We tried to find 10 really good rebound stories in 2003. Okay, so rebound might be a bit strong. We tried to find folks who no longer felt like they were roasting in the Belly of Hell.
We only found nine. And that was pushing it.
So, was 2003 the litmus test for survivability? Are the companies that managed to turn things around in 2003 ready to gain market share and stature in the raging recovery to come? Will the rest of the others slide into the abyss? Hey, that sounds good to us.
In that spirit, we’ve put together a list of the most prominent rebound stories in 2003.
No. 9 Euro Carriers We’ve lumped these Volker together just because they tend to travel in packs, eating in the same fine restaurants while vacationing on the Mediterranean. The most prominent recoveries have come at BT Group plc (NYSE: BTY; London: BTA) and Deutsche Telekom AG (NYSE: DT). But the story is a common one: European incumbents, which took on massive amounts of debt when they overpaid for wireless spectrum in the late '90s, are gradually bouncing back, with new growth in corporate data services. As a whole, their incumbency is protected better than those in North America, where the RBOCs are being attacked on all sides. Look for the Euro carriers to benefit from the uptick in business activity and Ethernet services, which are growing faster in Europe than they are in the U.S.
- Covad Bundles With AT&T
- Downturn Fog Clearing in Europe
- Deutsche Telekom Tackles Ethernet
- Regulator Cuts Telekom's Fees
- France Telecom Taps DSL Growth
- DT Posts Q3, Cuts Debt
- FastWeb Piles On the Users
- BT Launches Outsourcing Offensive
At one point in early 2002, Corning definitely looked to be going the way of the Romanovs. It certainly did its best to dim prospects in the town of Corning, N.Y., by laying off thousands of employees and shedding business units, including optical components divisions and investments.
Ex-CEO John Loose showed some premature hope in 2002 as he thought the company was turning quicker than it was (see Corning: 'We've Hit Bottom'). He was later axed and given an attractive -- dare we say excessive? -- retirement package.
Coincidentally or not, things finally got better in the post-Loose (the Tight?) period. In 2003, the company’s strategy of massive cutbacks in headcount, plants, and component technology finally started paying off. The company stopped losing money, and it has been fortunate in being able to fall back on its healthy Liquid Crystal Display (LCD) business. Even things in the fiber business are finally starting to look up, with it getting a piece of the FTTP action at Verizon Communications Inc. (NYSE: VZ). Its latest quarterly results showed a net profit and beat expectations.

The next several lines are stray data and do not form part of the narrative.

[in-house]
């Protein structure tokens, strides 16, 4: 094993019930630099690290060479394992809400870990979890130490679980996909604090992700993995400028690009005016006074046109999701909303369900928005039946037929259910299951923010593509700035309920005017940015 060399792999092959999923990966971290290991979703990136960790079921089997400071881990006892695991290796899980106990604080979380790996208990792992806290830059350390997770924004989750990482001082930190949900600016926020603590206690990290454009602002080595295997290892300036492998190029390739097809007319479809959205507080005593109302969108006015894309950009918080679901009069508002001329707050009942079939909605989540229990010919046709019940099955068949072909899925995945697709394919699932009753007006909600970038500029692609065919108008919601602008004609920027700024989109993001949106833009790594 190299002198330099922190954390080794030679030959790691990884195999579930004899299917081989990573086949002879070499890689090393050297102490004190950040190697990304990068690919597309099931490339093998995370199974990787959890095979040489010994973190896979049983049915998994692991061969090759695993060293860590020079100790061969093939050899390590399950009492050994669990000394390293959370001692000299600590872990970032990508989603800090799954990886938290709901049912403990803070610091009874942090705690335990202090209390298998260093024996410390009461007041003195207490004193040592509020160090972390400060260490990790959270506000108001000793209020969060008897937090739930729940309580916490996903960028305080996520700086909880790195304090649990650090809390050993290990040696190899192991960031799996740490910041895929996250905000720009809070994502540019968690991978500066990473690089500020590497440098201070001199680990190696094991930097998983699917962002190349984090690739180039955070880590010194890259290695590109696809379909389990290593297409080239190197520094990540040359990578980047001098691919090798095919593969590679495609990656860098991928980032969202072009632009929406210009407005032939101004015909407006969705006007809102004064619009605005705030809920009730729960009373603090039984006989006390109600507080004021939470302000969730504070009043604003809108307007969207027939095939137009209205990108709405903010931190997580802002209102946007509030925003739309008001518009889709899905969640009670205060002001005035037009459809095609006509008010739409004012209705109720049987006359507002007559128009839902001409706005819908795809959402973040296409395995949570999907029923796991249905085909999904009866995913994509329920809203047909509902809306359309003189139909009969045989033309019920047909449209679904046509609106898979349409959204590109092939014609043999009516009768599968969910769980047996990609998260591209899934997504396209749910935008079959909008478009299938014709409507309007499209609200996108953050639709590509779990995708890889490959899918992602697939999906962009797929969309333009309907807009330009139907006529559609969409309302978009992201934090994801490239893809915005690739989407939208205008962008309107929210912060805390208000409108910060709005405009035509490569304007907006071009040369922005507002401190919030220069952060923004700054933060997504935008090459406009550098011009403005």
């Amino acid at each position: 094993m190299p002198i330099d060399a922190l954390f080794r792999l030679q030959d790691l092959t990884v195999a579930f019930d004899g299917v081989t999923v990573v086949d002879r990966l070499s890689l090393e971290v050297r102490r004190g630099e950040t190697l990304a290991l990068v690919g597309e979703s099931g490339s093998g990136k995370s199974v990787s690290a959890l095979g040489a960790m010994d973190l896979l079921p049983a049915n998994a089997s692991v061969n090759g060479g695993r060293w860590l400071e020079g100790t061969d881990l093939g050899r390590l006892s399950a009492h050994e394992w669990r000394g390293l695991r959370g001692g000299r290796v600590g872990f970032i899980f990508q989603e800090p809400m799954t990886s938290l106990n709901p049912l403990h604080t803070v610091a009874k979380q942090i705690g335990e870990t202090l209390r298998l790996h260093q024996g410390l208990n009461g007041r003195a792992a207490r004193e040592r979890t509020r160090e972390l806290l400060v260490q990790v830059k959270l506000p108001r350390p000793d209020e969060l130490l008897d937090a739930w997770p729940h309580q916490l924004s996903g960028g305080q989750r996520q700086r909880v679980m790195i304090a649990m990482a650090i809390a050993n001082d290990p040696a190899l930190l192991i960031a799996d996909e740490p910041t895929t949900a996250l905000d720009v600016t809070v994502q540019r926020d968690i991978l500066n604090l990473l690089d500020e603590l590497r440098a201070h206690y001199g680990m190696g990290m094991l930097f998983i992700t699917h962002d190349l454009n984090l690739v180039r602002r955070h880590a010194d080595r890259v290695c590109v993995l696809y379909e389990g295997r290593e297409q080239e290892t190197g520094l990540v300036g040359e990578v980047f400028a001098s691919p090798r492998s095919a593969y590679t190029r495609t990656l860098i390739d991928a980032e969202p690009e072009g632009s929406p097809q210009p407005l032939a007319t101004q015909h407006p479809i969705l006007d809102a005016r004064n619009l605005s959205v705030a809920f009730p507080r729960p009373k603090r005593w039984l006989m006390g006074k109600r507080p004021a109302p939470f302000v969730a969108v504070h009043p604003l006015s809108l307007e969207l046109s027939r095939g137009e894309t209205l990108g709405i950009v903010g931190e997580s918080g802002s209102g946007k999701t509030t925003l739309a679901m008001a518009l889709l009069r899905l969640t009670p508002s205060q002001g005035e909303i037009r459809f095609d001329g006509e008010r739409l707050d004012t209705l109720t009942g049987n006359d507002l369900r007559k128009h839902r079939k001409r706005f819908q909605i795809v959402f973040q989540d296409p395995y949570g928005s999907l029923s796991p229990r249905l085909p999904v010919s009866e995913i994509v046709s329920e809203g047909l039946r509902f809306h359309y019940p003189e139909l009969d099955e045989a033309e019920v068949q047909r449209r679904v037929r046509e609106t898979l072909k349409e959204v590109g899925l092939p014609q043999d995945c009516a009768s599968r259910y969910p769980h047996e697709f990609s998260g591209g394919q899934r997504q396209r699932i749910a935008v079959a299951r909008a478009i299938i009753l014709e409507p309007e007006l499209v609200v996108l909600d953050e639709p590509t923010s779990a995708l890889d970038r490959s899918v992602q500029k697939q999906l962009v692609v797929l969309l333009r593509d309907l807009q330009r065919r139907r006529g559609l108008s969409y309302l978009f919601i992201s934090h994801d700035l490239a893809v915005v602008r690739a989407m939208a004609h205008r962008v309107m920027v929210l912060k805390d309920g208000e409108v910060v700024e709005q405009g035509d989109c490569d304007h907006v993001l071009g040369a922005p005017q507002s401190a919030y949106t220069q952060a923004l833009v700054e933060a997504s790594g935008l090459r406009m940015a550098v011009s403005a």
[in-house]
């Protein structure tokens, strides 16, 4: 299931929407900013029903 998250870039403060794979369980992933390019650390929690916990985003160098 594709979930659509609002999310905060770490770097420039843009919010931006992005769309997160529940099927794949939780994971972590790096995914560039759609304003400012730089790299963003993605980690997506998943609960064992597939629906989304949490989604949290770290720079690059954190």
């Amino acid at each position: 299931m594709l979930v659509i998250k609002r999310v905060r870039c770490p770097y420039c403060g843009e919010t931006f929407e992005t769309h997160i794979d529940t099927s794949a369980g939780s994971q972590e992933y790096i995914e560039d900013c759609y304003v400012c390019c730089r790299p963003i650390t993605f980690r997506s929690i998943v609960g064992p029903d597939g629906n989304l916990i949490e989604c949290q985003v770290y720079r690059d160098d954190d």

Then there’s the share price. If you bought the stock at the $2 it was trading at in late 2002, you got yourself a five-bagger, because it’s now trading at $10.
Now if only this FTTP really takes off…
- Verizon Doubles FTTP Supply List
- Corning Closes Two Plants
- FTTH Dispute Boils Up
- Corning Sells VC Unit
- Corning Outperforms in Q2
- Corning Settles Asbestos Claims
- Corning's Ex-CEO Bags Over $10M
- Corning Chops Wavelength Blocker
- Corning Closes Fountain Valley Fab
Alcatel? What are we smoking, you ask? Gauloise, of course!
We know some folks that really hate Alcatel. Just hate it. In fact, there were quite a few folks on Wall Street that expected it to pull a Vivendi and completely blow up. If you look at it closely, though, the Frenchmen aren’t doing so badly. Take a look at the spaces in which they dominate: Access technology and DSL gear. That’s not a bad place to be. Couple that with Turnaround No. 9, the Euro Carriers, and things start to look better. Life in the new telecom world is all about fortifying your position in the remaining markets, and in that regard Alcatel hasn’t given up any ground in markets in which it leads. The only question is whether it will finally make more inroads in the MSPP and edge routing space its been pursuing all these years.
Most importantly, they've returned to profitability. In October, the company reported a two-and-a-half year high in earnings, logging €160 million (about US$200 million today) in income from operations during its third quarter. And think about the fact that for a lot of their business they get paid in euros, which is a lot better than U.S. dollars these days.
But the real bonus point for Alcatel is that they’ve managed to recover when their key executives have such odd names: There’s Serge Tchuruk, the CEO; Etienne Fouques, the executive VP in charge of networking; and Jean-Pascal Beaufret, the CFO.
Nortel Networks Corp. (NYSE/Toronto: NT)
Here's another company that many folks thought would soon be shopping for tombstones. In 2003, “stabilization” was the buzzword for Nortel.
So, it hasn't exactly come back with flying colors, and much of the energy from the late '90s Nortel is gone. But so far, the restructuring plan has worked out well. After closing three profitable quarters in the beginning of the year, Nortel executives said following the third quarter that they expect the company to close 2003 with the first full-year profit in six years. That’s the end of one long Canadian winter.
Now that it’s streamlined, Nortel looks to be positioned nicely in markets for multiservice Sonet, wireless equipment, and VOIP gear. Granted, the routing story is as weak as ever, and it’s not much fun playing No. 2 to Cisco in the enterprise networking market. But the important thing is that it’s no longer bleeding buckets of cash.
- The Money's on MSPPs
- Incumbents Grab RPR Mantle